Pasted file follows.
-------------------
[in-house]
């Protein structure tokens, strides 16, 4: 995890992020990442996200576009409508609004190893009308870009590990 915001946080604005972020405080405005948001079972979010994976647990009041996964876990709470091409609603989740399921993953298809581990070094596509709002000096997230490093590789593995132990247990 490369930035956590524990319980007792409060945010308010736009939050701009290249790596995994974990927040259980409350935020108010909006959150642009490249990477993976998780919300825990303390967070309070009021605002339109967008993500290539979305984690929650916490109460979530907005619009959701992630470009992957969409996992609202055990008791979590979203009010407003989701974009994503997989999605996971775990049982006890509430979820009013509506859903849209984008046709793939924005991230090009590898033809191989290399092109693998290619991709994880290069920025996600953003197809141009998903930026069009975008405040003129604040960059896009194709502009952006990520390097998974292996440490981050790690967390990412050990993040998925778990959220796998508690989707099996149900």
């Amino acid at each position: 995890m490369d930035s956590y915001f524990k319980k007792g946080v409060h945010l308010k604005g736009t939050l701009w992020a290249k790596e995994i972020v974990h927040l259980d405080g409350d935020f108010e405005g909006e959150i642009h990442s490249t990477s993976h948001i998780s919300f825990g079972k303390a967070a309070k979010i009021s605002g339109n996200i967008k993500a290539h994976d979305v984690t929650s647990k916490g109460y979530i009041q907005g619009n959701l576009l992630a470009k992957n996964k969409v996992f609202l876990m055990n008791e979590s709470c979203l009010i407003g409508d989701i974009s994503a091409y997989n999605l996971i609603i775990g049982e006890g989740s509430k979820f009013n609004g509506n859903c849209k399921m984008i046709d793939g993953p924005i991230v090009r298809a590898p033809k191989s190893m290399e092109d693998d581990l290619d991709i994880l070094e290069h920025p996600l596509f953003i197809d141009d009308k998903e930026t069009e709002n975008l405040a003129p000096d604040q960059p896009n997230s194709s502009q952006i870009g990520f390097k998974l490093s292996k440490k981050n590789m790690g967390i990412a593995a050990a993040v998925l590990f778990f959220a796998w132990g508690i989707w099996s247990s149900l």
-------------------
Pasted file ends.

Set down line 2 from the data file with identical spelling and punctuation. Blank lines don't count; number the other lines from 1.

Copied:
């Protein structure tokens, strides 16, 4: 995890992020990442996200576009409508609004190893009308870009590990 915001946080604005972020405080405005948001079972979010994976647990009041996964876990709470091409609603989740399921993953298809581990070094596509709002000096997230490093590789593995132990247990 490369930035956590524990319980007792409060945010308010736009939050701009290249790596995994974990927040259980409350935020108010909006959150642009490249990477993976998780919300825990303390967070309070009021605002339109967008993500290539979305984690929650916490109460979530907005619009959701992630470009992957969409996992609202055990008791979590979203009010407003989701974009994503997989999605996971775990049982006890509430979820009013509506859903849209984008046709793939924005991230090009590898033809191989290399092109693998290619991709994880290069920025996600953003197809141009998903930026069009975008405040003129604040960059896009194709502009952006990520390097998974292996440490981050790690967390990412050990993040998925778990959220796998508690989707099996149900």